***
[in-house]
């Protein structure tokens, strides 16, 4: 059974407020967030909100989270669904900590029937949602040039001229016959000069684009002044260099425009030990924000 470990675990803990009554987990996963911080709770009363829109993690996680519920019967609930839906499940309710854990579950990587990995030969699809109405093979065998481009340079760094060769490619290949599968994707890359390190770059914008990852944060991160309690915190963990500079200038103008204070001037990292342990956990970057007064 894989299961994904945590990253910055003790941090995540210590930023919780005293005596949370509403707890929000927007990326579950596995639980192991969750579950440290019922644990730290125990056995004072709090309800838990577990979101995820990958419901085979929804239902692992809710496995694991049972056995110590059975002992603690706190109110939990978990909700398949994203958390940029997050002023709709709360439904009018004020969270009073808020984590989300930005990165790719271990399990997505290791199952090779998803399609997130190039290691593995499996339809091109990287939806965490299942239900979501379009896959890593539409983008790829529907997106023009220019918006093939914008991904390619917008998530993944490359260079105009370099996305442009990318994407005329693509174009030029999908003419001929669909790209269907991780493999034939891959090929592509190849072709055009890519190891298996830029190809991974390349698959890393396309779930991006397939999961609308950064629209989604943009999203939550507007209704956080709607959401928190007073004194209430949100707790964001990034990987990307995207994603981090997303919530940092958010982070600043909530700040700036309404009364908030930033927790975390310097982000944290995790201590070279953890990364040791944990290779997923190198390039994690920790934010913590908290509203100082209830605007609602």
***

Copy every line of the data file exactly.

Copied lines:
[in-house]
């Protein structure tokens, strides 16, 4: 059974407020967030909100989270669904900590029937949602040039001229016959000069684009002044260099425009030990924000 470990675990803990009554987990996963911080709770009363829109993690996680519920019967609930839906499940309710854990579950990587990995030969699809109405093979065998481009340079760094060769490619290949599968994707890359390190770059914008990852944060991160309690915190963990500079200038103008204070001037990292342990956990970057007064 894989299961994904945590990253910055003790941090995540210590930023919780005293005596949370509403707890929000927007990326579950596995639980192991969750579950440290019922644990730290125990056995004072709090309800838990577990979101995820990958419901085979929804239902692992809710496995694991049972056995110590059975002992603690706190109110939990978990909700398949994203958390940029997050002023709709709360439904009018004020969270009073808020984590989300930005990165790719271990399990997505290791199952090779998803399609997130190039290691593995499996339809091109990287939806965490299942239900979501379009896959890593539409983008790829529907997106023009220019918006093939914008991904390619917008998530993944490359260079105009370099996305442009990318994407005329693509174009030029999908003419001929669909790209269907991780493999034939891959090929592509190849072709055009890519190891298996830029190809991974390349698959890393396309779930991006397939999961609308950064629209989604943009999203939550507007209704956080709607959401928190007073004194209430949100707790964001990034990987990307995207994603981090997303919530940092958010982070600043909530700040700036309404009364908030930033927790975390310097982000944290995790201590070279953890990364040791944990290779997923190198390039994690920790934010913590908290509203100082209830605007609602």